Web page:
Mori Kougei

WhereTokushima, Japan
WhatTsuki-ita wood
Since 1953, Tokush...

Since 1953, Tokushima-based Mori Kougei has been specialising in tsuki-ita, a highly complex technique in which paper-thin sheets of wood are sliced with sharp blades before being bonded together to form intricate surface patterns. This meticulous process has been refined and passed through the generations for more than 70 years. The result is a selection of functional trays highlighting the grain, colour and character of different wood species. Expect meticulously indigo-dyed pieces – a treasured Tokushima art – and subtle, contemporary scenes inspired by art, geometry and nature.

Since 1953, Tokushima-based Mori Kougei has been specialising in tsuki-ita, a highly complex technique in which paper-thin sheets of wood are sliced with sharp blades before being bonded together to form intricate surface patterns. This meticulous proce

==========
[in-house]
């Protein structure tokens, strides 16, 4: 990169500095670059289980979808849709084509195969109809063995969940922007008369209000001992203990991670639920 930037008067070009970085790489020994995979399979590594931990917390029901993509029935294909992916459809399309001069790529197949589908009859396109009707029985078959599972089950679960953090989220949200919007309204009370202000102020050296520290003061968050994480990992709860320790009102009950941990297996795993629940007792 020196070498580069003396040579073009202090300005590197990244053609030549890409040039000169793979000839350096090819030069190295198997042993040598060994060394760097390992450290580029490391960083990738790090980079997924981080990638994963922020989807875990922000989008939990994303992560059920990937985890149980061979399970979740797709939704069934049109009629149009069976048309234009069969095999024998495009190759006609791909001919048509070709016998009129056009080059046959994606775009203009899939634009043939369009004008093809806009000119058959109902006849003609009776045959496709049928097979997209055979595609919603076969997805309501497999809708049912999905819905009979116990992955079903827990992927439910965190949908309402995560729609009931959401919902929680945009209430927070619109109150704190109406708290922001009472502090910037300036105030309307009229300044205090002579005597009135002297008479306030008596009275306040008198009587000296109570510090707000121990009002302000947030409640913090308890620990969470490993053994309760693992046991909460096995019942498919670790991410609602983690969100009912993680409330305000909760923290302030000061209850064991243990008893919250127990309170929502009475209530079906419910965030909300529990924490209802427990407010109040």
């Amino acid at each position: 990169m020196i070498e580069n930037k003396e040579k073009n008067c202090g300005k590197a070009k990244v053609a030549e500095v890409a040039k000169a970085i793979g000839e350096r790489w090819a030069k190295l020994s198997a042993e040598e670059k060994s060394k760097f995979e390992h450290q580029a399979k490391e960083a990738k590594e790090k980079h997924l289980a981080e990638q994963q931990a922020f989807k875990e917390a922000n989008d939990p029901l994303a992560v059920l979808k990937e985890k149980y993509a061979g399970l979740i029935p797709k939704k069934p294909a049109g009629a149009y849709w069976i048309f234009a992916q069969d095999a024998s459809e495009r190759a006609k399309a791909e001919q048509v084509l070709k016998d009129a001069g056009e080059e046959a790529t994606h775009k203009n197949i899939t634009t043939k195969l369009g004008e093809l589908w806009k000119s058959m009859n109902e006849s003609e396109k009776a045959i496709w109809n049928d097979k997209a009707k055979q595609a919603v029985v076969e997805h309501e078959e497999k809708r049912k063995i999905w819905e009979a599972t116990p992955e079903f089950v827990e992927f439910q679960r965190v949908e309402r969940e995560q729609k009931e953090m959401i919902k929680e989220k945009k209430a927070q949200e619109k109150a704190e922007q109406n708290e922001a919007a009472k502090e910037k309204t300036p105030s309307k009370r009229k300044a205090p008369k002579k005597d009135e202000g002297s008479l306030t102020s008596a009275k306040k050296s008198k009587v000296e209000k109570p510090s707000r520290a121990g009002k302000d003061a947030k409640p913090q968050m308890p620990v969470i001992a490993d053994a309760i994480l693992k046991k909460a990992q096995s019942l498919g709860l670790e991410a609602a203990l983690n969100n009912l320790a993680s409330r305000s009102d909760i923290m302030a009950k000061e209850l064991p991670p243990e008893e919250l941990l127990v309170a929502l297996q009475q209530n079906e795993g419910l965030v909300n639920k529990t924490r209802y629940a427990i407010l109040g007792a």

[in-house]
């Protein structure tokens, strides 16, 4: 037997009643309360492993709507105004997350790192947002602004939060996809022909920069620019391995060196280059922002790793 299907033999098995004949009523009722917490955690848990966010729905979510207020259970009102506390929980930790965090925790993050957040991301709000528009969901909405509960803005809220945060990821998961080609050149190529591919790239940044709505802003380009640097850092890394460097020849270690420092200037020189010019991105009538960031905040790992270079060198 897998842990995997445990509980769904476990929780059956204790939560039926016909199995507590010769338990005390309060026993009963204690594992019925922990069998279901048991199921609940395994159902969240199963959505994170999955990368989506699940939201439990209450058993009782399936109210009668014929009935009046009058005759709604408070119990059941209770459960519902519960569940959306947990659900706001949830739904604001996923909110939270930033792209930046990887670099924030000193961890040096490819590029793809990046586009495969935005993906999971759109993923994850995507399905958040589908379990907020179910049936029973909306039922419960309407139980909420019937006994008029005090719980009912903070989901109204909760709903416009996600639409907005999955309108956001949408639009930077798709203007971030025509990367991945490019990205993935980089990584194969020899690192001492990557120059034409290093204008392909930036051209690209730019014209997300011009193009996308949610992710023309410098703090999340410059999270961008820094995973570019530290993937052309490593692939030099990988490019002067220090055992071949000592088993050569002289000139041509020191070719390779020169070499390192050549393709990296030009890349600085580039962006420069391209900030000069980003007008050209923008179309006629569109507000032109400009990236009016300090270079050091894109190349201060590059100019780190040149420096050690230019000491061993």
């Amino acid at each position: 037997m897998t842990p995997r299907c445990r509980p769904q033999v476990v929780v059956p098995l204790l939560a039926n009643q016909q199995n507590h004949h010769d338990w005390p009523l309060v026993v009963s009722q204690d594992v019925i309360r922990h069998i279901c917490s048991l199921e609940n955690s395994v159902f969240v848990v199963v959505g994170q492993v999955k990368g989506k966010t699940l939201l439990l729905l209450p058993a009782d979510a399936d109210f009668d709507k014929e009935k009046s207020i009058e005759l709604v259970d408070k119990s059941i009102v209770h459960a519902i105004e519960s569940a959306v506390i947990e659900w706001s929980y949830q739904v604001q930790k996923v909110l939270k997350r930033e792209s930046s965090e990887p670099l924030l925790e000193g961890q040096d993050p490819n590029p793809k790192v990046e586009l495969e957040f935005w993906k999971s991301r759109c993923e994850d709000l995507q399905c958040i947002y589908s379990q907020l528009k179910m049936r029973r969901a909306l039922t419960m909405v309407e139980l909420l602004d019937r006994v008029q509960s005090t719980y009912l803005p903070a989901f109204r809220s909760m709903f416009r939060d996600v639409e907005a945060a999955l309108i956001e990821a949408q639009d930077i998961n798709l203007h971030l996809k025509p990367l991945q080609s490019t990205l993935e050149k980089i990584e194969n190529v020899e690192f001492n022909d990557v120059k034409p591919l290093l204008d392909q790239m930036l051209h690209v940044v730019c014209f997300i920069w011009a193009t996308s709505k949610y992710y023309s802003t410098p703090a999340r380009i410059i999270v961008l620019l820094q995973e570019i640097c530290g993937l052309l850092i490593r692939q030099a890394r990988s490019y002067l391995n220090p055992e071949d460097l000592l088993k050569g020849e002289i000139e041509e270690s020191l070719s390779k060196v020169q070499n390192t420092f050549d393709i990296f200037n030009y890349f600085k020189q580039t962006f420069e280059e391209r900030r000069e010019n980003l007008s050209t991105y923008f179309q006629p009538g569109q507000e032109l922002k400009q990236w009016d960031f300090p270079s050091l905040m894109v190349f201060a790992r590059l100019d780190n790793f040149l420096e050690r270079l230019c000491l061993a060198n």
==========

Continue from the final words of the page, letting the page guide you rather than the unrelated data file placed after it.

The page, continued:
Since 1953, Tokushima-based Mori Kougei has been specialising in tsuki-ita, a highly complex technique in which paper-thin sheets of wood are sliced with sharp blades before being bonded together to form intricate surface patterns. This meticulous process has been refined and passed through the generations for more than 70 years. The result is a selection of functional trays highlighting the grain, colour and character of different wood species. Expect meticulously indigo-dyed pieces – a treasured Tokushima art – and subtle, contemporary scenes inspired by art, geometry and nature.

20 products

20 products

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Meet The Maker

Meet The Maker:

Mori Kougei

Since 1953, Tokushima-based Mori Kougei has been specialising in tsuki-ita, a highly complex technique in which paper-thin sheets of wood are sliced with sharp blades before being bonded together to form intricate surface patterns. This meticulous process has been refined and passed through the generations for more than 70 years. The result is a selection of functional trays highlighting the grain, colour and character of different wood species. Expect meticulously indigo-dyed pieces – a treasured Tokushima art – and subtle, contemporary scenes inspired by art, geometry and nature.